You took your dog to a rally run-through at a local training club, and your dog got lunged at as you entered the ring.  Now he’s upset and doesn’t want to go there anymore.

You asked someone to help you teach your dog to retrieve, and the next thing you knew they grabbed your dog by the collar, stuffed the dumbbell in his mouth, and clamped his mouth shut. Now he won’t go near the dumbbell

Why do some teams experience repeated misfortune, and others rarely have these sorts of unfortunate stressors occur?

I remember when my kids were small and I would take them to a park. I would look around.  Are there busy streets nearby? How close? Could I be there safely?  Is there a baseball game going on?  Where do I need to be so that my child won’t get hit by a baseball? Is there an out-of-control bully with no parent in sight running around the playground? Dogs without owners prowling around the grounds?

Maybe this is not the day for that particular park!

Would it be better if there were no busy streets, baseball games, out-of-control bullies or stray dogs? Sure, but we all have a space in the world, and we have to find ways to fit in. By paying attention to what is happening around us we can minimize the risks. Which doesn’t mean that bad things will never happen, but we can certainly make choices that make it less likely.

It’s rare that my dogs get lunged at or that something unexpected or “mean” happens to my dogs.  It can happen but…rarely.  So what is the difference here?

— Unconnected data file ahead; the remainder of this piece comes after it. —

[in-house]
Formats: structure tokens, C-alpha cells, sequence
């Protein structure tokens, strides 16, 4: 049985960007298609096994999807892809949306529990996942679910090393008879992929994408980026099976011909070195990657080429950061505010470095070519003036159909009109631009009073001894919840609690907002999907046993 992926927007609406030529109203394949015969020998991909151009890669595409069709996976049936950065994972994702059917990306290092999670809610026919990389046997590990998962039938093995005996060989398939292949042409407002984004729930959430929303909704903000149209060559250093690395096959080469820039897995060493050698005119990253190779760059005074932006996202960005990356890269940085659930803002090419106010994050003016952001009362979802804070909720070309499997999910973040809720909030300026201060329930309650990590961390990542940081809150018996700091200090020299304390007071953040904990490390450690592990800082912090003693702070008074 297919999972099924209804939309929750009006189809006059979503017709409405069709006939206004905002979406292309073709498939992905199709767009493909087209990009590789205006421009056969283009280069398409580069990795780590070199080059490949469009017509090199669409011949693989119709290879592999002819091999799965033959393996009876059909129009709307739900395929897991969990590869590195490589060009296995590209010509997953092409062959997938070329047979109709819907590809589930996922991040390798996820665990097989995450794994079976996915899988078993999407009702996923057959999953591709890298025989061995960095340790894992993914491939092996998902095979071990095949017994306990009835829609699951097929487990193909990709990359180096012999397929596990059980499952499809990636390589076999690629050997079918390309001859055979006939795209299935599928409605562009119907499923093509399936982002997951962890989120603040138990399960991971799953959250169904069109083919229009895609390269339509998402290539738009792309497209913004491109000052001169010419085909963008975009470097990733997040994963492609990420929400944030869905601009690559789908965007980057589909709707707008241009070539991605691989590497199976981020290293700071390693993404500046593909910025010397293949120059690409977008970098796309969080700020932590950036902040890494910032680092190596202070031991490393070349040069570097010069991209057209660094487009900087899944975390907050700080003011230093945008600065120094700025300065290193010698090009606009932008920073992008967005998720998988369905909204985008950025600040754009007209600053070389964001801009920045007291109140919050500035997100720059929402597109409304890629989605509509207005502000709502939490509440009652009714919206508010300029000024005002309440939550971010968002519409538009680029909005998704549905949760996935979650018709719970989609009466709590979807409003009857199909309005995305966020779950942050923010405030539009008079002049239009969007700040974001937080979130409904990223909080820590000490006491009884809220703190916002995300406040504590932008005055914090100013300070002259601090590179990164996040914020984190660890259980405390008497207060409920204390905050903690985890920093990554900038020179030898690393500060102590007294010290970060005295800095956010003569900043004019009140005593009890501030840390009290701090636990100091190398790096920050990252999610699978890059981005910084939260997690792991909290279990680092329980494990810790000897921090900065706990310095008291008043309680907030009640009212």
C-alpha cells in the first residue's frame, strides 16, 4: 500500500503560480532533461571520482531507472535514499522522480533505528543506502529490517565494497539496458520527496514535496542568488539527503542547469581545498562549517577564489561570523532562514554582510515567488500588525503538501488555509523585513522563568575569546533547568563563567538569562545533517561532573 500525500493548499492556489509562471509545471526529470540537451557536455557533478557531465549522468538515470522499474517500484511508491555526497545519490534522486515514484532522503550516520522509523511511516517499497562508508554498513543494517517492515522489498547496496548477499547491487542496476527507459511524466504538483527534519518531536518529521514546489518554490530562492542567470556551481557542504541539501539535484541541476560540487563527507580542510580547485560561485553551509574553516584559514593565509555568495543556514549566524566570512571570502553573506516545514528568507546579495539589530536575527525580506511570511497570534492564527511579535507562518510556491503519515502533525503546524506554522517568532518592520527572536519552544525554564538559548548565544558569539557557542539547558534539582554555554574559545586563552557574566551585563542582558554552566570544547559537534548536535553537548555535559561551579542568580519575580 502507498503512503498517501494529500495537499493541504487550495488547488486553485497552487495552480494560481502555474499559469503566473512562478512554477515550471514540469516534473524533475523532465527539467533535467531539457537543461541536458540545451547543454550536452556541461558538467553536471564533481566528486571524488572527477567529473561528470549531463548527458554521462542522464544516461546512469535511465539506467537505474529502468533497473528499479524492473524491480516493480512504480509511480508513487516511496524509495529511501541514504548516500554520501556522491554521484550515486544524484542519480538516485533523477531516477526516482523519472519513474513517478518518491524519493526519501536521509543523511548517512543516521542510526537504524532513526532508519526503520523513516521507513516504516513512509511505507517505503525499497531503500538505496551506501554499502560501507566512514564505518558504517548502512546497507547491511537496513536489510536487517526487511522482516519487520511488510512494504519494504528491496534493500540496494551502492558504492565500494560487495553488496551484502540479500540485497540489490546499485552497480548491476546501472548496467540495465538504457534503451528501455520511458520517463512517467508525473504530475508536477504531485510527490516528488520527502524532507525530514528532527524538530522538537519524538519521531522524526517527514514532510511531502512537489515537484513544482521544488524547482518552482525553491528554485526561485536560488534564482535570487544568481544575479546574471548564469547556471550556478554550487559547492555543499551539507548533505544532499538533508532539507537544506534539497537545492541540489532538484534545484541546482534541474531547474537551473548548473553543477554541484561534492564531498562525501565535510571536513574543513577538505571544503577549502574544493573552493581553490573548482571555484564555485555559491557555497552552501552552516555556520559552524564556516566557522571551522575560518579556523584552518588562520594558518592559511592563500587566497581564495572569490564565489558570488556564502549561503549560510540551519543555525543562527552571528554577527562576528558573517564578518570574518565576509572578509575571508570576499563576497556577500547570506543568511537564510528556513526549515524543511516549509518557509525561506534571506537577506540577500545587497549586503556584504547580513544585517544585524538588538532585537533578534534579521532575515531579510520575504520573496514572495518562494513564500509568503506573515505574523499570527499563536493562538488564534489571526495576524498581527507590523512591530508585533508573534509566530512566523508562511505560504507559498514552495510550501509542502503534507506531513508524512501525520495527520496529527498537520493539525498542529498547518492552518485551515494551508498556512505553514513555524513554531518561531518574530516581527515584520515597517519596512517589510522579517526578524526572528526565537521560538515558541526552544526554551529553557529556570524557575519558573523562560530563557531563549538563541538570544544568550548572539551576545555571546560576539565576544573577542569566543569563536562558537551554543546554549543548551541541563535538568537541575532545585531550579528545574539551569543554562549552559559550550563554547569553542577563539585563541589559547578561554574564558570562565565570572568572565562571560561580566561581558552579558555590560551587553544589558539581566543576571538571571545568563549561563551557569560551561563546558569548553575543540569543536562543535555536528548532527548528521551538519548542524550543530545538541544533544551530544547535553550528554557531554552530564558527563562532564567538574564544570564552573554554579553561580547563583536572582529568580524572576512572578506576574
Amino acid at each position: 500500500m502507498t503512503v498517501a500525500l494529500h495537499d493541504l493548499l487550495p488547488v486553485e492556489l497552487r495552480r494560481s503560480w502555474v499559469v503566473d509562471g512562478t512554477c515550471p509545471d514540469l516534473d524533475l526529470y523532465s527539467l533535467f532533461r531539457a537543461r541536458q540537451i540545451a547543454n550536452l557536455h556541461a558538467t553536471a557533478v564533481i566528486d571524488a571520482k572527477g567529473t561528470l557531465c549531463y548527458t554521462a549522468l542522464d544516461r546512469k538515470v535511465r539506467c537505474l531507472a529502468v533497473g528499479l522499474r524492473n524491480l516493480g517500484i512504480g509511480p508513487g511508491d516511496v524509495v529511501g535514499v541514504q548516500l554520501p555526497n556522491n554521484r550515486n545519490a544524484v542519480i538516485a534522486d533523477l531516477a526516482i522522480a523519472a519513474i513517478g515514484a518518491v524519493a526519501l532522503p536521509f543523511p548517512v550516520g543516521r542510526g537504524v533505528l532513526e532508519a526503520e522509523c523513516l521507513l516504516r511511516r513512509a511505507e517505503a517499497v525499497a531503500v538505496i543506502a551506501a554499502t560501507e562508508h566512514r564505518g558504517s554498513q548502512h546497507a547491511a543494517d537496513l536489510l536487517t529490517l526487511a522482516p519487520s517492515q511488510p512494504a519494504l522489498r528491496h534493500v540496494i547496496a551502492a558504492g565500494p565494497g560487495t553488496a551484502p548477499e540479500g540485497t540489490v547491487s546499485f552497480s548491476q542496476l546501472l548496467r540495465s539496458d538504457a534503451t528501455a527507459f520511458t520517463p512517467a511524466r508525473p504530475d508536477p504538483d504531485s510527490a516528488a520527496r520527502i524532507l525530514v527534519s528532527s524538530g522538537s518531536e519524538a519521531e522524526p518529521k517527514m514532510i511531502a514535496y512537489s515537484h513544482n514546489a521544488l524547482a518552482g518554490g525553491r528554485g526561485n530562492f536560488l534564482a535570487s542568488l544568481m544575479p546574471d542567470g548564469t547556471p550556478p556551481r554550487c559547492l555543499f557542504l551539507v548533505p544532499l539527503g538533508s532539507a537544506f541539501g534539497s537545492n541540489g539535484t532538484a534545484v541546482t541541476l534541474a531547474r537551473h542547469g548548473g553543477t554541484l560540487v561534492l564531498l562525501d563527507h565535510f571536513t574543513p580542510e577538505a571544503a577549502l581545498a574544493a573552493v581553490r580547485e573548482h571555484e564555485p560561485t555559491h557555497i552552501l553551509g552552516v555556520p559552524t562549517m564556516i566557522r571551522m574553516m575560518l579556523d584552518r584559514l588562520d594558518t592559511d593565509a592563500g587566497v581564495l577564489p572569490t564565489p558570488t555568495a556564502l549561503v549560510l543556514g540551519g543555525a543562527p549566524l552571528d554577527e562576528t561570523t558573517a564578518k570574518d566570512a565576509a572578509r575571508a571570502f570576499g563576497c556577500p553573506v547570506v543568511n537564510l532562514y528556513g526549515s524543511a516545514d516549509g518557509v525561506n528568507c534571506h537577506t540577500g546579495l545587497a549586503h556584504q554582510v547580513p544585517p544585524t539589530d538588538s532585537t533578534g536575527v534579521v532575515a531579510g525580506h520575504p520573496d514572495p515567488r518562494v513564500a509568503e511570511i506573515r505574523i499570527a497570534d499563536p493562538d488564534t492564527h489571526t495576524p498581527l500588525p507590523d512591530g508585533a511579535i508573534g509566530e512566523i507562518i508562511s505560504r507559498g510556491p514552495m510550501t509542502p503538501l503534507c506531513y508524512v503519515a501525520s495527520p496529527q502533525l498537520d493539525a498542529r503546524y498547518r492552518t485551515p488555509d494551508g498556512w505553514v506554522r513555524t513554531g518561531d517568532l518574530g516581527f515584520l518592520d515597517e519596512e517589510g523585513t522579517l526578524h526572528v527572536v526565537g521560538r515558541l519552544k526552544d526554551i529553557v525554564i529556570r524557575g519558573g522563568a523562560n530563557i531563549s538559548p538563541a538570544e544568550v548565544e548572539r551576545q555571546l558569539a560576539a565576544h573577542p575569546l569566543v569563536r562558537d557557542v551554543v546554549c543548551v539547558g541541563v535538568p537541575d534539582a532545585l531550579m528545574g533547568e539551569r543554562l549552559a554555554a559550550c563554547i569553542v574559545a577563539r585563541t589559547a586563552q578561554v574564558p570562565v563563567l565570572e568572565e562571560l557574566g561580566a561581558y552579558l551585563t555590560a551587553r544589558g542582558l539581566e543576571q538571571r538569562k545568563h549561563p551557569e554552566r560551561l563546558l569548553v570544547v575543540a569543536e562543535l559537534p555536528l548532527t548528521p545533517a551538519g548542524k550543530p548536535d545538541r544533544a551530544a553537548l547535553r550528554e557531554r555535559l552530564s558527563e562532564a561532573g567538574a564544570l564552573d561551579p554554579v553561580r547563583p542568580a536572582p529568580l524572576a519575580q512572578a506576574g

I suspect it’s largely due to my choices.

When I take a dog into a space with unknown dogs, I constantly scan the room. I know which dogs are looking in my direction.  I also know which handlers are paying attention and which ones are not. I consider my routes between spaces carefully…do I have enough space to get by that big dog in that crate? The one that’s been barking at every dog that walks past?  I don’t go that way. I don’t make a fuss about it – but I’m not going to walk by that crate.

I wish we lived in a world where all people were responsible for their dog’s behavior at all times and were paying attention to what was happening around them. But we don’t! People like to socialize and do other stuff, and some people are simply clueless about dogs and dog behavior. So while we are wishing that people would making better decisions for their own dogs, in the meantime it might be a good idea for us to make better decisions for our own.

The next time you have a bad experience, don’t fret about it.  Instead, make it a productive learning opportunity. What happened immediately before the event?  Are there things you could have seen or noticed?  Most important – are there steps you can take to prevent it from happening again?

Don’t get me wrong here; this is not a case of blaming the victim.  One offs?  They happen.  They suck and sometimes they are truly horrific – everyone has a story!  But repeated patterns of unfortunate behavior – directed at your dog – that happen repeatedly?   Something needs to change, and since the only behavior that you can reliably change is your own…start there.

If you think bad things happen to your dogs on a more than average basis, take another look at your own behavior. You cannot control what others do, but you can control yourself. You might find that a few small changes makes a big difference.  Or, after a serious analysis, you might decide that your specific set of circumstances are so unique and high risk that you decide to go in an entirely different direction.   And that’s fine too!